BLUESFEST BOUND: Crowd favourites Vintage Trouble are back for the 30th anniversary Bluesfest.
BLUESFEST BOUND: Crowd favourites Vintage Trouble are back for the 30th anniversary Bluesfest. Kevin Bull

Noble: Bluesfest remains 'a great bargain'

BLUESFEST may only last five days, but for the festival supremo Peter Noble, is currently in New Zealand touring with some of the event's artists, because the festival may only last five days in the Byron Shire but, for him, the touring and festival can last weeks.

It's been 30 years since the first event was headlined by Charlie Musselwhite and his band.

In three decades, the festival has changed layout and location but remains a place to see quality music stars and discover stars of tomorrow. those who will be at the top tomorrow and are ready to be discovered by Australian audiences.

Still, Noble said Bluesfest remains "a great bargain”.

"Not everybody can jump on a plane and buy accommodation and come to Byron Bay every year, but still the festival offers the best value for money, when you look at all the artists playing across all the stages.

"I think a day ticket to Bluesfest is about $200. You pay more than double to get a good seat for John Mayer. People just don't get the incredible value that they are getting for money at Bluesfest.”

The Bluesfest organiser said the music industry has changed, and Bluesfest has to change with it, and that's the reason for new fees and extra charges that have appeared not only at Bluesfest, but across the music industry.

"We charge what we feel is a fair fee or ticket price, however it's gonna keep climbing.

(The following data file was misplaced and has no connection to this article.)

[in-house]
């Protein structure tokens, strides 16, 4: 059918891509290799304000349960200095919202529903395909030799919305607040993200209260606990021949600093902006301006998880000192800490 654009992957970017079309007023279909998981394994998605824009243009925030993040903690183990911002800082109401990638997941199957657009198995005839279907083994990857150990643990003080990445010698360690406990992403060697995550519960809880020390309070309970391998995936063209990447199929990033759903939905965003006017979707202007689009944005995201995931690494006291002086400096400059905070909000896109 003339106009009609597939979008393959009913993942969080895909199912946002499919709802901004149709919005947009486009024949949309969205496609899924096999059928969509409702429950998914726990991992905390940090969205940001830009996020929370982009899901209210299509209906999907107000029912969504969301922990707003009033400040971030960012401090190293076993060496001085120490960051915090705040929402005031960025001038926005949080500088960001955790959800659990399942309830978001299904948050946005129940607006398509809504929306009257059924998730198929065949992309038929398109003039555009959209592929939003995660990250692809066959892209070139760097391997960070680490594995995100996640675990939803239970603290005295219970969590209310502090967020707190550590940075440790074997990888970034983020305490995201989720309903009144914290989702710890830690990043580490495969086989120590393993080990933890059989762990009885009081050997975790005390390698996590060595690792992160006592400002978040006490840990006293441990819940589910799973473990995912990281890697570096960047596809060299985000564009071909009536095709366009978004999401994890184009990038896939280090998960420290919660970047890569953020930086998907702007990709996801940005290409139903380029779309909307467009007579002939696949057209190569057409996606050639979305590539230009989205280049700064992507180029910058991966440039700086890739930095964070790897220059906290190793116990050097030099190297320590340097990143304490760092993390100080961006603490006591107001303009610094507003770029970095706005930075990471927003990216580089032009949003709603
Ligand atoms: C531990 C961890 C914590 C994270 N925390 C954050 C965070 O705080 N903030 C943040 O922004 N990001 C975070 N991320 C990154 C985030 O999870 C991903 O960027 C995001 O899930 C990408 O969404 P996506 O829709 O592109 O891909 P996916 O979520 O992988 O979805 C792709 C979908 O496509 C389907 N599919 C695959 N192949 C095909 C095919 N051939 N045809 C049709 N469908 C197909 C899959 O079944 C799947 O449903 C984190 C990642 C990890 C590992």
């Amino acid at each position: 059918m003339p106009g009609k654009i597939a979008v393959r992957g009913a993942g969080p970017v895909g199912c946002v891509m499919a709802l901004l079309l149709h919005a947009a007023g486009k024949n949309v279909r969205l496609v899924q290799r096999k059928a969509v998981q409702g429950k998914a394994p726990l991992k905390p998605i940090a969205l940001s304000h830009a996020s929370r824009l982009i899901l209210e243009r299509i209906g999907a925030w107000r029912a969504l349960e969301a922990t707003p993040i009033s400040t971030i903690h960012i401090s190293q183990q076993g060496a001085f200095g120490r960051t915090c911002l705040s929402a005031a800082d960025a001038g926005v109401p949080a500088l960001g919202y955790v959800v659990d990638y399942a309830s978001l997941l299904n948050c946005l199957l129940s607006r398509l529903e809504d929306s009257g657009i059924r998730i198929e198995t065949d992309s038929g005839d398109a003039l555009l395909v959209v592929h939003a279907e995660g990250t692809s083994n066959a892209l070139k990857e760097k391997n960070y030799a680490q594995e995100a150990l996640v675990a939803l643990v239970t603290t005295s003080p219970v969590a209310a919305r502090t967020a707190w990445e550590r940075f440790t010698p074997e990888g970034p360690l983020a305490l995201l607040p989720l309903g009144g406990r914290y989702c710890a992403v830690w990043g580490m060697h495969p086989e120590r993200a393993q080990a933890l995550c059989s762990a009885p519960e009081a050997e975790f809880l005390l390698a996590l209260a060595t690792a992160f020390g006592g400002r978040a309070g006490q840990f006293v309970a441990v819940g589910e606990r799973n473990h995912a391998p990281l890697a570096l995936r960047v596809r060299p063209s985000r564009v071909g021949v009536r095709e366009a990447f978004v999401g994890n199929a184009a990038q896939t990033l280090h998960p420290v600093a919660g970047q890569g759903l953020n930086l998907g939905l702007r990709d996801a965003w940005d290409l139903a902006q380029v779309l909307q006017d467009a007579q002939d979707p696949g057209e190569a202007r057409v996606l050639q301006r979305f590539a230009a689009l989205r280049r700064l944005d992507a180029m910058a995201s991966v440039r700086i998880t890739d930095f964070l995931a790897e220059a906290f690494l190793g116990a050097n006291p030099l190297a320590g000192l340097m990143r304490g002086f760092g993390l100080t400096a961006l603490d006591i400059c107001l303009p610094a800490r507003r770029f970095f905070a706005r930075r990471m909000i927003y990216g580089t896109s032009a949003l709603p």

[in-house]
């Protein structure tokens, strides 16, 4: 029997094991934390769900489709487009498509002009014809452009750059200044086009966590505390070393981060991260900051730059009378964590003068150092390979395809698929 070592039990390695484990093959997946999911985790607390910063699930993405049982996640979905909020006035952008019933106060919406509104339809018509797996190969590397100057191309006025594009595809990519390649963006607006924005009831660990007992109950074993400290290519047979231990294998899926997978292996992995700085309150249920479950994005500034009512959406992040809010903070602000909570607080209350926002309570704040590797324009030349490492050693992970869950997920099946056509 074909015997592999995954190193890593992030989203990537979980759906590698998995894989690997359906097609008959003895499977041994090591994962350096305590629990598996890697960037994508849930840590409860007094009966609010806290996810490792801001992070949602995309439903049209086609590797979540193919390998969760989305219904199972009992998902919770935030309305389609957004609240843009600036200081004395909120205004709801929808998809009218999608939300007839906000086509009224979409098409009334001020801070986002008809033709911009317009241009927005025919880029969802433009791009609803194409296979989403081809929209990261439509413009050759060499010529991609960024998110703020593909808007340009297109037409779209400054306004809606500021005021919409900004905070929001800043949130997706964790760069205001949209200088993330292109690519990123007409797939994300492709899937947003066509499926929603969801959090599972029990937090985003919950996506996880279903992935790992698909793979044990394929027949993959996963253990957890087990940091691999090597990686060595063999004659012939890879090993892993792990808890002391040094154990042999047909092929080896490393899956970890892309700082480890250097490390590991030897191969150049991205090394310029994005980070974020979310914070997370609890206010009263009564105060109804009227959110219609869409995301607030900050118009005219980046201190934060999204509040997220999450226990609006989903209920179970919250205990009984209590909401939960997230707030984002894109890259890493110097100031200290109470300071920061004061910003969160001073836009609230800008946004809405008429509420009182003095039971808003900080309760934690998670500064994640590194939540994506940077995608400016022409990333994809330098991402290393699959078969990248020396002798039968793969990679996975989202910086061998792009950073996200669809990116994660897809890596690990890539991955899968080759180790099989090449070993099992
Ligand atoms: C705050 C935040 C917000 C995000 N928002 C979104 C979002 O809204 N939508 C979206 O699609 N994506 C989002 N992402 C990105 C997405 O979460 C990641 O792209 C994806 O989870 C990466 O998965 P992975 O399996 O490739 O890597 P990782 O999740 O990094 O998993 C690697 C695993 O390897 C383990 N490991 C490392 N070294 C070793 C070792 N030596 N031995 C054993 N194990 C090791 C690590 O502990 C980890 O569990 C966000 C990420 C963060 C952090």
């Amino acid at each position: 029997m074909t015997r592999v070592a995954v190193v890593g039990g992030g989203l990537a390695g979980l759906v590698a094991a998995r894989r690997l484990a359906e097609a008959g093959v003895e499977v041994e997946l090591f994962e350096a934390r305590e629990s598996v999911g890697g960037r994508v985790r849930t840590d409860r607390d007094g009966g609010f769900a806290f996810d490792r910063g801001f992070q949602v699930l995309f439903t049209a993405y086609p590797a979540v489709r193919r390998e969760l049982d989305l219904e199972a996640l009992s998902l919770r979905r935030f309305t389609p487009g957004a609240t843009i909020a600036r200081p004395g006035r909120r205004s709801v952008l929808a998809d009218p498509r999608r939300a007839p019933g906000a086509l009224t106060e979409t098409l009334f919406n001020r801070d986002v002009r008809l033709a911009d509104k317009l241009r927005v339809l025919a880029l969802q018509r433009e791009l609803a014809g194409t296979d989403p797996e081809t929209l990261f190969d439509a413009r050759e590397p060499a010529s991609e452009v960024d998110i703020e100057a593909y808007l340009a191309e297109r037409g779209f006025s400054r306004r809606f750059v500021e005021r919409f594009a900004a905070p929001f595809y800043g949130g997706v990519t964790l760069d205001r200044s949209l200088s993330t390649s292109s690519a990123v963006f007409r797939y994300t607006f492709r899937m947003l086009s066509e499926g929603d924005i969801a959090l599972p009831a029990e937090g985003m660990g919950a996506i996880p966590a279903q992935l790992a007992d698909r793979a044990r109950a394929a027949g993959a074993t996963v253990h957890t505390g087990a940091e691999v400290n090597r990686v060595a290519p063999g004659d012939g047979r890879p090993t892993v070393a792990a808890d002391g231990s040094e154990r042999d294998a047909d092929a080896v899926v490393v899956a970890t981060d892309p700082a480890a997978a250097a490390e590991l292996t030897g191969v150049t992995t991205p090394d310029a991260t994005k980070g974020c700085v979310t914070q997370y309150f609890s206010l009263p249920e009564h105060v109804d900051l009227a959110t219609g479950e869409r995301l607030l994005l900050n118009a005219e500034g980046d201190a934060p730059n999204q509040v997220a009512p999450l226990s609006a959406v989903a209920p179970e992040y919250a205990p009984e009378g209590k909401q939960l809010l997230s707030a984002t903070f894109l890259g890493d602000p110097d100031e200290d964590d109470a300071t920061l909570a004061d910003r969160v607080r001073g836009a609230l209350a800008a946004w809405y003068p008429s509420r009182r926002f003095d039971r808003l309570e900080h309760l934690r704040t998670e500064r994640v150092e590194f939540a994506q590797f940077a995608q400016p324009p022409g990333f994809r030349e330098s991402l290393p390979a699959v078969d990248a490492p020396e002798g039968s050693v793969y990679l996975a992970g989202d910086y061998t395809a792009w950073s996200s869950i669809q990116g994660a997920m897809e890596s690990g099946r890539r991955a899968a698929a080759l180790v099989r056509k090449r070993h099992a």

"People may not like that, but we are in a situation where artists are wanting more money every year. Otherwise we just can't present the headliners, the Jack Johnsons and the Iggy Pops.”

Don't expect Bluesfest to move away from its quintessential music core offer. Noble said the music will continue being at the centre of what they do.

"Bluesfest is a music festival, we are not trying to be anything else. We focus on the music, on what's going on onstage,” he said.

"But after every Bluesfest we look at what we are doing. We've had a similar set up in our site for almost a decade.

"We added stages and we moved some around, but we may just sit down and review what the future of that site is going to be, and everybody knows I've made statements about where the future of Bluesfest is going.

"We will always be taking the best outcome as we see it for the future of our festival.”

We asked Peter Noble how he gets such high number of music stars to converge in Byron Bay every year.

"To put it simply, there are two festivals in Australia that really rank overseas, and that is Splendour and Bluesfest. Splendour, of course, is a more contemporary festival. Bluesfest books everybody, we book contemporary and we book the other artists.

"Through hard work, we have been fortunate enough to have gotten to a position where so many artists are asking us if I would have an interest to bring them.”

Noble said those conversations happen a year or two years before the artists even goes on stage, and a lot can happen between that conversation and Bluesfest.

"I'm currently in conversations with an artist wanting to play not only the 2020 festival but the 2021 event. I have a bunch of offers for Bluesfest 2020 that I have been able to get in the last couple of weeks,” he said.

It's a two speed job, he said: There is a festival this week, but at the same time Bluesfest is also a touring company.

"We are now booking the third and fourth quarter of 2019 for our touring company, so for us it's full on and never ending,” he said.

Bluesfest Byron Bay is at Tyagarah Tea Tree Farm, from today to Monday.